These minutes also make it clear the Bush team knew that former Iraqi leader Saddam Hussein was not an imminent threat, and that they in fact regarded several other countries as far more serious WMD threats than Iraq.

We know from previous research conducted by the New York Times that the president and vice president portrayed the infamous captured aluminum tubes as hard evidence of an Iraqi WMD program even though their own advisers were vigorously saying the tubes were for rockets,
not for nuclear production. The British memo confirms that Bush and Cheney were not misled by bad intelligence, but were looking for any fig-leaf they could find to give them cover for a decision they had already made to invade.

We still really do not know why they were so determined to invade. Heaven knows many of their own experts warned them it would turn into a quagmire, especially if they did not deploy sufficient troops. They chose to invade, under false pretences, and then hashed up the execution beyond our worst nightmares.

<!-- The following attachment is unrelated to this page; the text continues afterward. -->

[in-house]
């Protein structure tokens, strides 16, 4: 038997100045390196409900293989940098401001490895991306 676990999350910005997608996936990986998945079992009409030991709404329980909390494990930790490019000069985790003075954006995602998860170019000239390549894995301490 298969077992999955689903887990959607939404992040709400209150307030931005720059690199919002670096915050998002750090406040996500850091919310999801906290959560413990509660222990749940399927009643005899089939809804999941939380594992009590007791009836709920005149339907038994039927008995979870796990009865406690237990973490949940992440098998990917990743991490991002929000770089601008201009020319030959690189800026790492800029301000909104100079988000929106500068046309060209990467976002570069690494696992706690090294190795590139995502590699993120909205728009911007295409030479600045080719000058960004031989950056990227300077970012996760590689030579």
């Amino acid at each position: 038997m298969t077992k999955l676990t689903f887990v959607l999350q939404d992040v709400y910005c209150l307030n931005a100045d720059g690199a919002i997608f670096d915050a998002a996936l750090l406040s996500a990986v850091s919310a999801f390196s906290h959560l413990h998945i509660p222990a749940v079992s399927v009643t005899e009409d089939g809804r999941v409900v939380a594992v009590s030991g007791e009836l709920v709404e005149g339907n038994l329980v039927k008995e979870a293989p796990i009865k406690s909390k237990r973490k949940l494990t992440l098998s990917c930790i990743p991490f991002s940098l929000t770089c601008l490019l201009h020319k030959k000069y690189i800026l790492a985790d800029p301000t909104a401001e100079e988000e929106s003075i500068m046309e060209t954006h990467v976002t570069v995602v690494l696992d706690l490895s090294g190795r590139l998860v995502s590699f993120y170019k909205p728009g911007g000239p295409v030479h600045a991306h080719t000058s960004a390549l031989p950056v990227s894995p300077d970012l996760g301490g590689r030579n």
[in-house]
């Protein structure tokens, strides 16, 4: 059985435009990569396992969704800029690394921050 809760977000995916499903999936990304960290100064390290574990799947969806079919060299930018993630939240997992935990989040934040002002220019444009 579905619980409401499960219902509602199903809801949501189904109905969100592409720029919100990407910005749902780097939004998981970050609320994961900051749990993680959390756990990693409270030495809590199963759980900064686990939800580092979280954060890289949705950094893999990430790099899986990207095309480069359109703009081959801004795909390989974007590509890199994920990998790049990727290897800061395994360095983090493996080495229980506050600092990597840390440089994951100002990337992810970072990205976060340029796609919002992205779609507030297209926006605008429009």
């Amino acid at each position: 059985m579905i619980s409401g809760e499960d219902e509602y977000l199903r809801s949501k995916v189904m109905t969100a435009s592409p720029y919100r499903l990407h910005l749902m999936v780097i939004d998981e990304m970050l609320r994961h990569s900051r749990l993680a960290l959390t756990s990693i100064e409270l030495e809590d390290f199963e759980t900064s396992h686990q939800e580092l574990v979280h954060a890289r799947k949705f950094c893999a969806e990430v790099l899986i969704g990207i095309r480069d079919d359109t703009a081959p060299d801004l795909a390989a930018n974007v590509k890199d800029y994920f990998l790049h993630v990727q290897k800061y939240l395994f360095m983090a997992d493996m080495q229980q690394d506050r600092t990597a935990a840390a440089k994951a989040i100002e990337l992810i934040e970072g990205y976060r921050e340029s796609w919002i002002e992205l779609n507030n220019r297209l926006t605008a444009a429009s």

So why did they choose to invade? According to Paul O'Neill, Bush's former treasury secretary, the decision to invade Iraq was made before Sept. 11, right at the beginning of Bush's first term. The intelligence expert George Friedman offers an explanation in his book, "America's Secret War." He feels Cheney and Bush decided it was important to make a bold threatening statement to all the Arab neighbors of Iraq, especially Saudi Arabia, to compel them to hunt down Al-Qaeda (which had attacked America's interests well before Sept. 11). According to Friedman, the administration felt that Al-Qaeda needed to be denied any haven in the Arab world, and America needed to be a physically present and imminent threat to anyone that failed to stomp on the Al-Qaeda operatives in their midst. Apparently the urgency they felt in 2002 was the fear Al-Qaeda was about to set off a nuclear device in some major U.S. city and bring America to its knees. They set off to hunt down the suspected nuclear device within the USA. They felt justified in using any and all means regardless of the niceties of legality because in their mind